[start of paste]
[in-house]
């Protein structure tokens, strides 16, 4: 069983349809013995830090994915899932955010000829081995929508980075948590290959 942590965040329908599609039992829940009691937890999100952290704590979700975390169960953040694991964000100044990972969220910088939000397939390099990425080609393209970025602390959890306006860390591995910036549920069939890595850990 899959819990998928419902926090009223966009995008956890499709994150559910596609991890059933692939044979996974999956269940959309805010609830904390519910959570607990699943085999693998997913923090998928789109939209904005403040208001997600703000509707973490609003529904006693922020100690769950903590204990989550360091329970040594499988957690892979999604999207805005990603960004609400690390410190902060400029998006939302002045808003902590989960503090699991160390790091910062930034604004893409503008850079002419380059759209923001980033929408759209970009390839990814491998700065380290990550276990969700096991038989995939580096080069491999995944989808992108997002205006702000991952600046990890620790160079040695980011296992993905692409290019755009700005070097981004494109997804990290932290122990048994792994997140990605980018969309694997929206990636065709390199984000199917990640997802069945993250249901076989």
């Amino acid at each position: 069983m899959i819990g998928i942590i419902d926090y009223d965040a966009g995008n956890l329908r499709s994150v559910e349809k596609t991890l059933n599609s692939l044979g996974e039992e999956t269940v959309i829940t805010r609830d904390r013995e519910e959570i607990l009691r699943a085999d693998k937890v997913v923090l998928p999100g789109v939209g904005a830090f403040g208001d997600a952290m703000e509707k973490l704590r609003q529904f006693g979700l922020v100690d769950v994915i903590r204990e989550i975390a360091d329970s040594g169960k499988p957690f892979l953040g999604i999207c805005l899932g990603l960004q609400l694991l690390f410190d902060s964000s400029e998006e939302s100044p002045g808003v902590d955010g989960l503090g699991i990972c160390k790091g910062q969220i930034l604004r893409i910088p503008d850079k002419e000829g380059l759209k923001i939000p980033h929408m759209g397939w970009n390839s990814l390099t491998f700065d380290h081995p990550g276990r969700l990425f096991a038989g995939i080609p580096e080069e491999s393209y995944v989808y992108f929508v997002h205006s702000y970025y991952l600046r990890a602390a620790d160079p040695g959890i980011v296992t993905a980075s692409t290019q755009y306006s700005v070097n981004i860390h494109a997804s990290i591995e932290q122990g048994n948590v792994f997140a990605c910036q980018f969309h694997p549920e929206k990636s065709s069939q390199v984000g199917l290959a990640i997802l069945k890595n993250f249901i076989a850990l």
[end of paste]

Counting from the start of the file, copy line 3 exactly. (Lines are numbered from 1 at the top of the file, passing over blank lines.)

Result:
């Amino acid at each position: 069983m899959i819990g998928i942590i419902d926090y009223d965040a966009g995008n956890l329908r499709s994150v559910e349809k596609t991890l059933n599609s692939l044979g996974e039992e999956t269940v959309i829940t805010r609830d904390r013995e519910e959570i607990l009691r699943a085999d693998k937890v997913v923090l998928p999100g789109v939209g904005a830090f403040g208001d997600a952290m703000e509707k973490l704590r609003q529904f006693g979700l922020v100690d769950v994915i903590r204990e989550i975390a360091d329970s040594g169960k499988p957690f892979l953040g999604i999207c805005l899932g990603l960004q609400l694991l690390f410190d902060s964000s400029e998006e939302s100044p002045g808003v902590d955010g989960l503090g699991i990972c160390k790091g910062q969220i930034l604004r893409i910088p503008d850079k002419e000829g380059l759209k923001i939000p980033h929408m759209g397939w970009n390839s990814l390099t491998f700065d380290h081995p990550g276990r969700l990425f096991a038989g995939i080609p580096e080069e491999s393209y995944v989808y992108f929508v997002h205006s702000y970025y991952l600046r990890a602390a620790d160079p040695g959890i980011v296992t993905a980075s692409t290019q755009y306006s700005v070097n981004i860390h494109a997804s990290i591995e932290q122990g048994n948590v792994f997140a990605c910036q980018f969309h694997p549920e929206k990636s065709s069939q390199v984000g199917l290959a990640i997802l069945k890595n993250f249901i076989a850990l």